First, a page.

Customers Required to Wear Face Mask for Entry. Limits on Acceptable Items Expanded Slightly
There will no longer be a limit to the number of vehicles that can access McCourtney Road Transfer Station, but customers seeking to utilize the facility will be required to wear a face covering and will continue to be limited in the type of materials they can haul to the facility.
The easing of a vehicle count restriction will begin Wednesday, May 6th.
The decision to expand vehicle counts at the transfer station was made as a result of new procedures put in place that provide additional safeguards for Waste Management employees and customers as the COVID-19 pandemic continues. The most important change is that all customers are required to wear a face mask to access the facility.
Waste Management and Nevada County continue to ask residents to only access the station if they are disposing of essential items such as household trash, green waste, construction and demolition debris or comingled recycling. Starting Wednesday, the transfer station will also begin to accept furniture but not appliances.
“Our top priority is always the safety of our employees and customers,” said Waste Management. “To accommodate record-breaking customer visits at the facility during an unprecedented pandemic, we’ve had to institute different protocols to maintain safety, including a requirement that all customers wear face masks and that all employees are provided proper protective equipment.”
McCourtney Road Transfer Station is a critical piece of the county’s infrastructure that must remain operational for the county, Grass Valley and Nevada City to have an outlet for the tons of waste generated each day in the region. Policies restricting use of the facility were put in place to limit the exposure Waste Management employees have to COVID-19 and to protect customers from spreading the disease amongst themselves. The transfer station risks being entirely shut down if an employee is infected with COVID-19.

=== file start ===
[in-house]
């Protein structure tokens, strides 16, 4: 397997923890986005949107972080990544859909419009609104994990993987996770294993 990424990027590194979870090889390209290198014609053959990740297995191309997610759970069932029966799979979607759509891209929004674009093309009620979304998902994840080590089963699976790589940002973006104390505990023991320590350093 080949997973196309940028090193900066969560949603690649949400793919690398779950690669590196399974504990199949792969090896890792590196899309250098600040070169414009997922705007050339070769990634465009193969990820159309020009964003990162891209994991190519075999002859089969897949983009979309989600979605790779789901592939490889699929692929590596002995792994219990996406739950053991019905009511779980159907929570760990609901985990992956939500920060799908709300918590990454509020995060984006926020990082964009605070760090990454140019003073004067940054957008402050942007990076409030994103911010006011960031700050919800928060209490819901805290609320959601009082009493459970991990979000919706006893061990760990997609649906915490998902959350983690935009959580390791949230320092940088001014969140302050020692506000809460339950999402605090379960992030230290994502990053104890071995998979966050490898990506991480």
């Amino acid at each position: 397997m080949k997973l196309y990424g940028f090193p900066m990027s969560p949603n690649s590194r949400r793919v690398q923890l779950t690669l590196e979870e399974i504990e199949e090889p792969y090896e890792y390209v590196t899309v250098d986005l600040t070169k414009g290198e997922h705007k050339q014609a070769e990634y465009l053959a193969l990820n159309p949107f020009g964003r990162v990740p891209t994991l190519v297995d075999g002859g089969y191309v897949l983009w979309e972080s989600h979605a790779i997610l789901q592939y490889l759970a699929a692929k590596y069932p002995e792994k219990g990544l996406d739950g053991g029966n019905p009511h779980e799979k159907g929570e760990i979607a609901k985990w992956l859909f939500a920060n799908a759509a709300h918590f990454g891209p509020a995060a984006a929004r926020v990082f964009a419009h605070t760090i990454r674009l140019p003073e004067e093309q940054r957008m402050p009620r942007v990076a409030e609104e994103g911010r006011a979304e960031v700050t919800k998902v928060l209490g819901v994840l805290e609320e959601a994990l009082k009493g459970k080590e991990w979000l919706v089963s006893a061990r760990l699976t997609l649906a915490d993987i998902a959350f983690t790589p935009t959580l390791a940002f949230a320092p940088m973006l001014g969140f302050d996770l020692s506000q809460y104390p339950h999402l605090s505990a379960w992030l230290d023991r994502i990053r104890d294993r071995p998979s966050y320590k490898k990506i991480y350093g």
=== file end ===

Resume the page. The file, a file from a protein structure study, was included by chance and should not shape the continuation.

A complete shutdown of the facility would be disastrous for the region as trash would pile up at homes and on the street as there would be no place to dispose of municipal solid waste.
Initial attempts to convince Nevada County residents to only use the transfer station to dispose of essential items failed as the facility continued to have more vehicles arriving daily than before the COVID-19 pandemic began. An attempt to limit the total number of vehicles created unrest and unruly behavior among customers that also placed Waste Management employees at risk.
Employees at the transfer station will be outfitted with additional personal protective equipment and temporary shelters will be constructed to provide proper shielding in areas where customers must interact with a Waste Management employee. All employees have also been instructed to contact the police if they feel threatened by a customer.
Waste Management will open all 12 trash bays at the public drop off area but cautions customers that there is no guarantee that they can follow proper social distancing protocols when using the area. That is why face masks are mandatory. Half of the bays had previously been closed to allow for proper social distancing.
Items not accepted at McCourtney Road Transfer Station until further notice continue to be household hazardous waste, appliances and CRV recyclable bottles and cans. CRV materials can be disposed of in the comingled recycling pile but customers will not be reimbursed.
Customers can check wm.com/alerts for updated information about closures and restrictions.